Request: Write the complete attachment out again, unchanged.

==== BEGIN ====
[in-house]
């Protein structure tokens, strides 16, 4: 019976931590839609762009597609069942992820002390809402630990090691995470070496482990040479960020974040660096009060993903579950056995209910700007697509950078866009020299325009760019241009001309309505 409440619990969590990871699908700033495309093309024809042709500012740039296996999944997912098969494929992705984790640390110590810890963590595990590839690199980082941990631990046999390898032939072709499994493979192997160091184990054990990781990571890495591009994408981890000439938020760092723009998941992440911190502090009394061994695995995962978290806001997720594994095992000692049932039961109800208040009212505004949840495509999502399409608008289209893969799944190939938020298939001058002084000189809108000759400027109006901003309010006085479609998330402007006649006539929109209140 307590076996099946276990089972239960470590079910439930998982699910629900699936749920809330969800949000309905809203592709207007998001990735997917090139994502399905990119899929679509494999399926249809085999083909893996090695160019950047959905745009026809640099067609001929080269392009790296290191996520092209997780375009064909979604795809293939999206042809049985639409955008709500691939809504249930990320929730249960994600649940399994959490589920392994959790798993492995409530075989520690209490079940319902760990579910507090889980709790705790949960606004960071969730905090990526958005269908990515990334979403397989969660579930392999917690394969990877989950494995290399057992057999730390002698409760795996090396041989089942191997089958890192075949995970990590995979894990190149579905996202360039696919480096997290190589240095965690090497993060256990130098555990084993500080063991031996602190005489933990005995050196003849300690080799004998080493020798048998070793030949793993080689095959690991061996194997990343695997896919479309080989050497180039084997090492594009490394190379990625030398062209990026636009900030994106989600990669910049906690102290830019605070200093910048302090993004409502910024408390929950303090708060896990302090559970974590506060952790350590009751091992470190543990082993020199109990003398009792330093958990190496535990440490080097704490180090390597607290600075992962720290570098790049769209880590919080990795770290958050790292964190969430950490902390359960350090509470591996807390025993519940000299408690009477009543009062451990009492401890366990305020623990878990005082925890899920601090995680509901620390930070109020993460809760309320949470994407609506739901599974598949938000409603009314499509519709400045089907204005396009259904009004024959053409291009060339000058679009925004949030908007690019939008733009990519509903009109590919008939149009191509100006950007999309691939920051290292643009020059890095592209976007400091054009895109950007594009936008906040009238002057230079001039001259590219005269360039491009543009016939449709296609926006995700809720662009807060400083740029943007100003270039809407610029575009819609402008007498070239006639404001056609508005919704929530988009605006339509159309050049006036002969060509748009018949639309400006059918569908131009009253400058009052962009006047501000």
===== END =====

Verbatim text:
[in-house]
């Protein structure tokens, strides 16, 4: 019976931590839609762009597609069942992820002390809402630990090691995470070496482990040479960020974040660096009060993903579950056995209910700007697509950078866009020299325009760019241009001309309505 409440619990969590990871699908700033495309093309024809042709500012740039296996999944997912098969494929992705984790640390110590810890963590595990590839690199980082941990631990046999390898032939072709499994493979192997160091184990054990990781990571890495591009994408981890000439938020760092723009998941992440911190502090009394061994695995995962978290806001997720594994095992000692049932039961109800208040009212505004949840495509999502399409608008289209893969799944190939938020298939001058002084000189809108000759400027109006901003309010006085479609998330402007006649006539929109209140 307590076996099946276990089972239960470590079910439930998982699910629900699936749920809330969800949000309905809203592709207007998001990735997917090139994502399905990119899929679509494999399926249809085999083909893996090695160019950047959905745009026809640099067609001929080269392009790296290191996520092209997780375009064909979604795809293939999206042809049985639409955008709500691939809504249930990320929730249960994600649940399994959490589920392994959790798993492995409530075989520690209490079940319902760990579910507090889980709790705790949960606004960071969730905090990526958005269908990515990334979403397989969660579930392999917690394969990877989950494995290399057992057999730390002698409760795996090396041989089942191997089958890192075949995970990590995979894990190149579905996202360039696919480096997290190589240095965690090497993060256990130098555990084993500080063991031996602190005489933990005995050196003849300690080799004998080493020798048998070793030949793993080689095959690991061996194997990343695997896919479309080989050497180039084997090492594009490394190379990625030398062209990026636009900030994106989600990669910049906690102290830019605070200093910048302090993004409502910024408390929950303090708060896990302090559970974590506060952790350590009751091992470190543990082993020199109990003398009792330093958990190496535990440490080097704490180090390597607290600075992962720290570098790049769209880590919080990795770290958050790292964190969430950490902390359960350090509470591996807390025993519940000299408690009477009543009062451990009492401890366990305020623990878990005082925890899920601090995680509901620390930070109020993460809760309320949470994407609506739901599974598949938000409603009314499509519709400045089907204005396009259904009004024959053409291009060339000058679009925004949030908007690019939008733009990519509903009109590919008939149009191509100006950007999309691939920051290292643009020059890095592209976007400091054009895109950007594009936008906040009238002057230079001039001259590219005269360039491009543009016939449709296609926006995700809720662009807060400083740029943007100003270039809407610029575009819609402008007498070239006639404001056609508005919704929530988009605006339509159309050049006036002969060509748009018949639309400006059918569908131009009253400058009052962009006047501000």